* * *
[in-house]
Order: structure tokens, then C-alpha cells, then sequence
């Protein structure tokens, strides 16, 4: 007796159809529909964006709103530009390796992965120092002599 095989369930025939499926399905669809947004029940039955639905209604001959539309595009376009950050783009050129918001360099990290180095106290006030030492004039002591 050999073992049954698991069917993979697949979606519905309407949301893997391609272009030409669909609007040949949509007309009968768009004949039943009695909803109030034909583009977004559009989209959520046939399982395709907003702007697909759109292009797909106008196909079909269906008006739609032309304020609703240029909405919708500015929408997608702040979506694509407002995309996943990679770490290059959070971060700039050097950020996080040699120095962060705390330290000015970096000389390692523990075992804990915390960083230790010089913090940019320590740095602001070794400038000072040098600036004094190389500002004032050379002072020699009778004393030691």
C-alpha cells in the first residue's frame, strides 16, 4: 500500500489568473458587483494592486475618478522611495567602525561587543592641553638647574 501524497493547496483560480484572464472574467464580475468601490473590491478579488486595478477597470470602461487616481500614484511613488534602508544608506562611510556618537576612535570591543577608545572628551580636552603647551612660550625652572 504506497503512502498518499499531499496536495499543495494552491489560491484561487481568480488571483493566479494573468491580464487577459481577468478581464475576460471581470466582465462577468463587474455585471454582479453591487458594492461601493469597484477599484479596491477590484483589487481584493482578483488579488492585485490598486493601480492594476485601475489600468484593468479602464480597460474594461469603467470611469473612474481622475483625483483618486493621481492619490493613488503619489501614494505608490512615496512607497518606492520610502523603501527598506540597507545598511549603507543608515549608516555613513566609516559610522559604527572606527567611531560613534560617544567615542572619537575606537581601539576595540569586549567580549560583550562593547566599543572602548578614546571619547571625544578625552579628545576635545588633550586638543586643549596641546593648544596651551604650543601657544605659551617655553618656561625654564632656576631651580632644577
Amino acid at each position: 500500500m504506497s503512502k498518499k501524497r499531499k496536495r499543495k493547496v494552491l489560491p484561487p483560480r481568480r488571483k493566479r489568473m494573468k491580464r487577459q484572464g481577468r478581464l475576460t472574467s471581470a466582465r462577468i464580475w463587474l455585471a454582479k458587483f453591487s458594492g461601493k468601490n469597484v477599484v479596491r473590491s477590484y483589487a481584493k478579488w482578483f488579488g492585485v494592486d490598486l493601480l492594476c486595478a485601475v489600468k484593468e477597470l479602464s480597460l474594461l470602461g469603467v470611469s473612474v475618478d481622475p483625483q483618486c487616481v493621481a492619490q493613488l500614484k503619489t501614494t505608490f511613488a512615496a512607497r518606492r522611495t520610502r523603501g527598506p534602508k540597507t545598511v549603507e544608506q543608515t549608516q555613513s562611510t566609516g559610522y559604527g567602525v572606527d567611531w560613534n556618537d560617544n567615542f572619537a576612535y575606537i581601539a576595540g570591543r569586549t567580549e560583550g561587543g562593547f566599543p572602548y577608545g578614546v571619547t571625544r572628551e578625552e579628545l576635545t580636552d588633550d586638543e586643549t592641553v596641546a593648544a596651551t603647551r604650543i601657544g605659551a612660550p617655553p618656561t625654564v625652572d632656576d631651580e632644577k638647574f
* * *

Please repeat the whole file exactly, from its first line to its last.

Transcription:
[in-house]
Order: structure tokens, then C-alpha cells, then sequence
């Protein structure tokens, strides 16, 4: 007796159809529909964006709103530009390796992965120092002599 095989369930025939499926399905669809947004029940039955639905209604001959539309595009376009950050783009050129918001360099990290180095106290006030030492004039002591 050999073992049954698991069917993979697949979606519905309407949301893997391609272009030409669909609007040949949509007309009968768009004949039943009695909803109030034909583009977004559009989209959520046939399982395709907003702007697909759109292009797909106008196909079909269906008006739609032309304020609703240029909405919708500015929408997608702040979506694509407002995309996943990679770490290059959070971060700039050097950020996080040699120095962060705390330290000015970096000389390692523990075992804990915390960083230790010089913090940019320590740095602001070794400038000072040098600036004094190389500002004032050379002072020699009778004393030691």
C-alpha cells in the first residue's frame, strides 16, 4: 500500500489568473458587483494592486475618478522611495567602525561587543592641553638647574 501524497493547496483560480484572464472574467464580475468601490473590491478579488486595478477597470470602461487616481500614484511613488534602508544608506562611510556618537576612535570591543577608545572628551580636552603647551612660550625652572 504506497503512502498518499499531499496536495499543495494552491489560491484561487481568480488571483493566479494573468491580464487577459481577468478581464475576460471581470466582465462577468463587474455585471454582479453591487458594492461601493469597484477599484479596491477590484483589487481584493482578483488579488492585485490598486493601480492594476485601475489600468484593468479602464480597460474594461469603467470611469473612474481622475483625483483618486493621481492619490493613488503619489501614494505608490512615496512607497518606492520610502523603501527598506540597507545598511549603507543608515549608516555613513566609516559610522559604527572606527567611531560613534560617544567615542572619537575606537581601539576595540569586549567580549560583550562593547566599543572602548578614546571619547571625544578625552579628545576635545588633550586638543586643549596641546593648544596651551604650543601657544605659551617655553618656561625654564632656576631651580632644577
Amino acid at each position: 500500500m504506497s503512502k498518499k501524497r499531499k496536495r499543495k493547496v494552491l489560491p484561487p483560480r481568480r488571483k493566479r489568473m494573468k491580464r487577459q484572464g481577468r478581464l475576460t472574467s471581470a466582465r462577468i464580475w463587474l455585471a454582479k458587483f453591487s458594492g461601493k468601490n469597484v477599484v479596491r473590491s477590484y483589487a481584493k478579488w482578483f488579488g492585485v494592486d490598486l493601480l492594476c486595478a485601475v489600468k484593468e477597470l479602464s480597460l474594461l470602461g469603467v470611469s473612474v475618478d481622475p483625483q483618486c487616481v493621481a492619490q493613488l500614484k503619489t501614494t505608490f511613488a512615496a512607497r518606492r522611495t520610502r523603501g527598506p534602508k540597507t545598511v549603507e544608506q543608515t549608516q555613513s562611510t566609516g559610522y559604527g567602525v572606527d567611531w560613534n556618537d560617544n567615542f572619537a576612535y575606537i581601539a576595540g570591543r569586549t567580549e560583550g561587543g562593547f566599543p572602548y577608545g578614546v571619547t571625544r572628551e578625552e579628545l576635545t580636552d588633550d586638543e586643549t592641553v596641546a593648544a596651551t603647551r604650543i601657544g605659551a612660550p617655553p618656561t625654564v625652572d632656576d631651580e632644577k638647574f